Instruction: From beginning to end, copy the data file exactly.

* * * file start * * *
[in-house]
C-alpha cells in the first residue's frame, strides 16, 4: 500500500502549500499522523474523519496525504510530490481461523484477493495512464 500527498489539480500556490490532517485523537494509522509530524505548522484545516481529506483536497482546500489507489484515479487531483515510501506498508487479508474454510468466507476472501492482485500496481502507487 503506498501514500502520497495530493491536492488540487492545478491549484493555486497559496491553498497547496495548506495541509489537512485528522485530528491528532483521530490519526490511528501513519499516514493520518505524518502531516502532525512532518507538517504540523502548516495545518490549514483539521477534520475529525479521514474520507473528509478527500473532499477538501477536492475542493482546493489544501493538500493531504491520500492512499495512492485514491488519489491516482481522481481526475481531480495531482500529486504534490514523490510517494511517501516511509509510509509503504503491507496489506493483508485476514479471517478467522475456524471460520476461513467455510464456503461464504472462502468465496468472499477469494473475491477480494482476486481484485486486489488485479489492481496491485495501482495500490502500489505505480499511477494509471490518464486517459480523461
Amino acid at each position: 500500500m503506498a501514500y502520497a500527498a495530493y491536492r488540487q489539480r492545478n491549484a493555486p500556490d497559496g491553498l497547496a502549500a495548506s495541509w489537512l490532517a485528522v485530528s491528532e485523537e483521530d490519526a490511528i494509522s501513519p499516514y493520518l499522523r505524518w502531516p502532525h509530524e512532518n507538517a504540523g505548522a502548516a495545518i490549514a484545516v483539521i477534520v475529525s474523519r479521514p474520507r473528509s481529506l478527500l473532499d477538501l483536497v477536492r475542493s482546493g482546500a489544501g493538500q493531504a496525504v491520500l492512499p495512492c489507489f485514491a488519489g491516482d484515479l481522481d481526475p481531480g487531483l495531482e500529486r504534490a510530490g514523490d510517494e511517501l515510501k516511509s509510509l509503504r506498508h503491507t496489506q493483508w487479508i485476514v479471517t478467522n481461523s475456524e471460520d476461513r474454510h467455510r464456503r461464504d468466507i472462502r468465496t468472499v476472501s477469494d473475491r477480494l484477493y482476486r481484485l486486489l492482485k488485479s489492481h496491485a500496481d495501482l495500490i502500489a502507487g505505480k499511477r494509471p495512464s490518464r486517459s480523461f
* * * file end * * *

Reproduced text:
[in-house]
C-alpha cells in the first residue's frame, strides 16, 4: 500500500502549500499522523474523519496525504510530490481461523484477493495512464 500527498489539480500556490490532517485523537494509522509530524505548522484545516481529506483536497482546500489507489484515479487531483515510501506498508487479508474454510468466507476472501492482485500496481502507487 503506498501514500502520497495530493491536492488540487492545478491549484493555486497559496491553498497547496495548506495541509489537512485528522485530528491528532483521530490519526490511528501513519499516514493520518505524518502531516502532525512532518507538517504540523502548516495545518490549514483539521477534520475529525479521514474520507473528509478527500473532499477538501477536492475542493482546493489544501493538500493531504491520500492512499495512492485514491488519489491516482481522481481526475481531480495531482500529486504534490514523490510517494511517501516511509509510509509503504503491507496489506493483508485476514479471517478467522475456524471460520476461513467455510464456503461464504472462502468465496468472499477469494473475491477480494482476486481484485486486489488485479489492481496491485495501482495500490502500489505505480499511477494509471490518464486517459480523461
Amino acid at each position: 500500500m503506498a501514500y502520497a500527498a495530493y491536492r488540487q489539480r492545478n491549484a493555486p500556490d497559496g491553498l497547496a502549500a495548506s495541509w489537512l490532517a485528522v485530528s491528532e485523537e483521530d490519526a490511528i494509522s501513519p499516514y493520518l499522523r505524518w502531516p502532525h509530524e512532518n507538517a504540523g505548522a502548516a495545518i490549514a484545516v483539521i477534520v475529525s474523519r479521514p474520507r473528509s481529506l478527500l473532499d477538501l483536497v477536492r475542493s482546493g482546500a489544501g493538500q493531504a496525504v491520500l492512499p495512492c489507489f485514491a488519489g491516482d484515479l481522481d481526475p481531480g487531483l495531482e500529486r504534490a510530490g514523490d510517494e511517501l515510501k516511509s509510509l509503504r506498508h503491507t496489506q493483508w487479508i485476514v479471517t478467522n481461523s475456524e471460520d476461513r474454510h467455510r464456503r461464504d468466507i472462502r468465496t468472499v476472501s477469494d473475491r477480494l484477493y482476486r481484485l486486489l492482485k488485479s489492481h496491485a500496481d495501482l495500490i502500489a502507487g505505480k499511477r494509471p495512464s490518464r486517459s480523461f